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Genital warts and Human Papilloma Virus, all you need to know

Genital warts are common, and usually cause no symptoms. But most women find them disfiguring and annoying. They may sometimes be painful or itchy, and can rarely interfere with childbirth.

They are usually flat and papular growths on the external genital region, or inside the vagina and on the penis in men. Genital warts can also occur at other sites that include the cervix, the urethra and around the anus.

90% of genital warts are caused by strains of the Human Papilloma Virus (HPV) types 6 or 11. It is worth noting that these HPV types are not associated with cancer of the cervix, which is a common worry in patients with genital warts.

Other HPV types (16, 18, 31, 33, and 35) may be found occasionally in visible genital warts as co-infections with HPV 6 or 11. These other types of HPV are associated with changes of the cervix that may be associated with cancer of the cervix. In addition to warts on genital areas, HPV types 6 and 11 have been associated with conjunctival, nasal, oral, and laryngeal warts.

Diagnosis of genital warts is usually made by visual inspection. A biopsy may be done if the diagnosis is uncertain or if there is no response to treatment. More complex tests like the use of HPV DNA testing is not recommended, as this does not give additionally relevant information to aid treatment.

The main reason for treating genital warts is to relieve symptoms, including relieving cosmetic concerns. If left untreated, genital warts can resolve spontaneously, remain unchanged, or increase in size or number. Available treatments for genital warts likely reduce, but probably do not eradicate, HPV infectivity. No evidence indicates that the presence of genital warts or their treatment is associated with the development of cervical cancer.

There are various treatment choices, and patient preference is paramount. No treatment appears superior to any other, and none is ideal for all patients or all warts. Because of uncertainty regarding the effect of treatment on future transmission of HPV and the possibility of spontaneous resolution, an alternative is to fore go treatment and await spontaneous resolution.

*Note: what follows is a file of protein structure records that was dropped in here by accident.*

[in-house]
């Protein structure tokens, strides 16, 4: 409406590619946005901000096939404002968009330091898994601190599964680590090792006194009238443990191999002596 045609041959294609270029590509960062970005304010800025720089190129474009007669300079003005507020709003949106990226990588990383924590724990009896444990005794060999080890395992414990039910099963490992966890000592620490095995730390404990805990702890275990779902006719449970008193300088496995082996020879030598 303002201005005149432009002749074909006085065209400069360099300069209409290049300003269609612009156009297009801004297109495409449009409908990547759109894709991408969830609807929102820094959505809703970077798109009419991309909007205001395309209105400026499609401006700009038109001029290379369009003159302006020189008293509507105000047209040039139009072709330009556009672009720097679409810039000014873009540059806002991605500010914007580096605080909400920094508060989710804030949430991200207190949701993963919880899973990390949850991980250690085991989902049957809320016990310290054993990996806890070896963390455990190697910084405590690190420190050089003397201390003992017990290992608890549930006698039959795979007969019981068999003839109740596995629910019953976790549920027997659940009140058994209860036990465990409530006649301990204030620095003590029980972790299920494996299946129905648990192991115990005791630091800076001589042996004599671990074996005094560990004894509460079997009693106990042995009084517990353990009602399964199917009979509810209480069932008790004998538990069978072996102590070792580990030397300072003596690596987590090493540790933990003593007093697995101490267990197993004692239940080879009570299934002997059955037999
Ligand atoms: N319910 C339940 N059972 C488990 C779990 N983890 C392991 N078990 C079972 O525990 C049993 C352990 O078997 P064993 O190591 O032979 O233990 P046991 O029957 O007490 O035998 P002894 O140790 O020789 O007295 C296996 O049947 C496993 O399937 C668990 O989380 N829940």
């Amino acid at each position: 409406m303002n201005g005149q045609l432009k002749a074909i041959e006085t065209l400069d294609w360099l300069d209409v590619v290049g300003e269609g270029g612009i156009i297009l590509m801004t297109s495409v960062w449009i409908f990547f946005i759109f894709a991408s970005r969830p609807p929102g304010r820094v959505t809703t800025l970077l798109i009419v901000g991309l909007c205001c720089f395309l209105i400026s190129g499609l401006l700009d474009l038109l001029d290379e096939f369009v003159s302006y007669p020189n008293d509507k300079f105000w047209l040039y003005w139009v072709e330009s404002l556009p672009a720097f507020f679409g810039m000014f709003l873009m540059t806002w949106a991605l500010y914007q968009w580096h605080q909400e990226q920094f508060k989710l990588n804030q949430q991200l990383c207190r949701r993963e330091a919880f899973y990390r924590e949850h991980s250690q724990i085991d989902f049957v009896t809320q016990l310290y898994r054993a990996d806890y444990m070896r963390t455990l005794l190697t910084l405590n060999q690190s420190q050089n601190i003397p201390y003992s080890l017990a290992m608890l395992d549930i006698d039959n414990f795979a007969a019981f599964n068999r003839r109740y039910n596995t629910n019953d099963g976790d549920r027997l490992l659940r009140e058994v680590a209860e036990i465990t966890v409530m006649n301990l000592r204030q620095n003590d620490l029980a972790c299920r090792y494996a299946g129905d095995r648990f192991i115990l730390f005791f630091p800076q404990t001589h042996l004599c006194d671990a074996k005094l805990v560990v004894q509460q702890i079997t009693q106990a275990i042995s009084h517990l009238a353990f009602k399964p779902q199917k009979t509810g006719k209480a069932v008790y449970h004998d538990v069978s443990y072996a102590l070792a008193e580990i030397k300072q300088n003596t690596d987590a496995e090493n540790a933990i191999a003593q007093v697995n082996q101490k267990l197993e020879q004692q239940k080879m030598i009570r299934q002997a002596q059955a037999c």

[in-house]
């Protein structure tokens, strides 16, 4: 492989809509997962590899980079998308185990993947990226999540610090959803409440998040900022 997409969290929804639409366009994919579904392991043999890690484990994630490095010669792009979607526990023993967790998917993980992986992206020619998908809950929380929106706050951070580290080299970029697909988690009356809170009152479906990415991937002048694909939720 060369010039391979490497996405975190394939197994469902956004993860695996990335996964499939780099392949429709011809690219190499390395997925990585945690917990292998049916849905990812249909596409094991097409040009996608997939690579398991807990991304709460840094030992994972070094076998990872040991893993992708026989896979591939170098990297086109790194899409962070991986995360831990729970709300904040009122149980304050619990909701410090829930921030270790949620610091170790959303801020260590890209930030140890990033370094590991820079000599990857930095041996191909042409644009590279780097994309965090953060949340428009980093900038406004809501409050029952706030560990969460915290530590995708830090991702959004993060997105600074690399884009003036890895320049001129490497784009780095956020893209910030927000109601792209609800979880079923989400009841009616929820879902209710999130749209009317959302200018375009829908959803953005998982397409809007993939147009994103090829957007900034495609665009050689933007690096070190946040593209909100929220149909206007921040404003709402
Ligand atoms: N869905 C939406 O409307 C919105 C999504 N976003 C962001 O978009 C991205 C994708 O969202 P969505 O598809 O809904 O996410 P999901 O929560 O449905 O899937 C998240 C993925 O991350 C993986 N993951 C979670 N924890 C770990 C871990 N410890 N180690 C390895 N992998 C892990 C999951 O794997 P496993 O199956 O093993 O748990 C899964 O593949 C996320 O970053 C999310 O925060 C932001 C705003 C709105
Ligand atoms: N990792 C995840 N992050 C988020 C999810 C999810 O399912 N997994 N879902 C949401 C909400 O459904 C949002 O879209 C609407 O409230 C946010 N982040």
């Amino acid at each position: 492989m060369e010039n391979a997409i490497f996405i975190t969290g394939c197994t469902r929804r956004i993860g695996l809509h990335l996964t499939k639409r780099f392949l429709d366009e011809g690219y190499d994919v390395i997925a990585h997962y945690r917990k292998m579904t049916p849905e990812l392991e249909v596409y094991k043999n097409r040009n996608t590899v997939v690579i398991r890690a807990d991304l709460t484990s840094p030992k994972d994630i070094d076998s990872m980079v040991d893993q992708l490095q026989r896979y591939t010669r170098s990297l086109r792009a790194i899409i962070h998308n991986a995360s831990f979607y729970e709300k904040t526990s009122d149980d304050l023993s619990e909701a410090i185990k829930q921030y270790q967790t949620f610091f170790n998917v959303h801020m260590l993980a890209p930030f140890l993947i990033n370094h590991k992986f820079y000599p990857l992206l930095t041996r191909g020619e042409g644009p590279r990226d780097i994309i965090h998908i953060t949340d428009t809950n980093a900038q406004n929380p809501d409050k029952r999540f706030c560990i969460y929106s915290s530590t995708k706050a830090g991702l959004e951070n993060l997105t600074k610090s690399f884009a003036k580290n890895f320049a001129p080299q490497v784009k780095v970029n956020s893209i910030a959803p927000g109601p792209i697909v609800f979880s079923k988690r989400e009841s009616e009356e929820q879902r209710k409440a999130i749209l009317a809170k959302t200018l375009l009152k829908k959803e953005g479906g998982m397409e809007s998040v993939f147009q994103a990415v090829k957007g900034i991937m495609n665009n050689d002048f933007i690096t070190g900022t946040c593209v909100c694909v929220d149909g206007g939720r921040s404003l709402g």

Treatment modalities include applications of solutions, gels, creams or ointments on the warts. Some of these may damage adjacent normal skin and must be applied by a trained health worker. Other modalities are use of cold energy (called cryotherapy), heat energy or even surgical removal of the warts. Most warts will respond within 3 months of treatment, but recurrence is also common.

In pregnancy, the warts may be left alone until after delivery, or surgically removed if necessary. Majority of women will have a normal delivery, but any concerns must be discussed with their Obstetrician.

Two HPV vaccines are available, both of which offer protection against the HPV types that cause 70% of cervical cancers (types 16 and 18); one vaccine also protects against the types that cause 90% of genital warts (types 6 and 11). These vaccines are most effective when administered before sexual contact. Either vaccine is recommended for 11 - 12 year old girls and for females aged 13–26 years who didn’t receive the vaccine when they were younger. One of the vaccines can be used in males aged 9–26 years to prevent genital warts. Women should get regular Pap smears as recommended, regardless of vaccination or genital wart history. Women with genital warts do not need to get Pap smears more often than recommended.

All couples must be informed that genital HPV infection is very common and many types of HPV are passed through sexual contact. Most sexually active adults will get HPV at some point, though most will never know it because HPV infection usually has no symptoms. A diagnosis of HPV in one sex partner is not indicative of sexual infidelity in the other partner, but if one sex partner has genital warts, both partners benefit from screening for other sexually transmitted infections.

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Genital warts are common, and usually cause no symptoms. But most women find them disfiguring and annoying. They may sometimes be painful or itchy, and can rarely interfere with childbirth.

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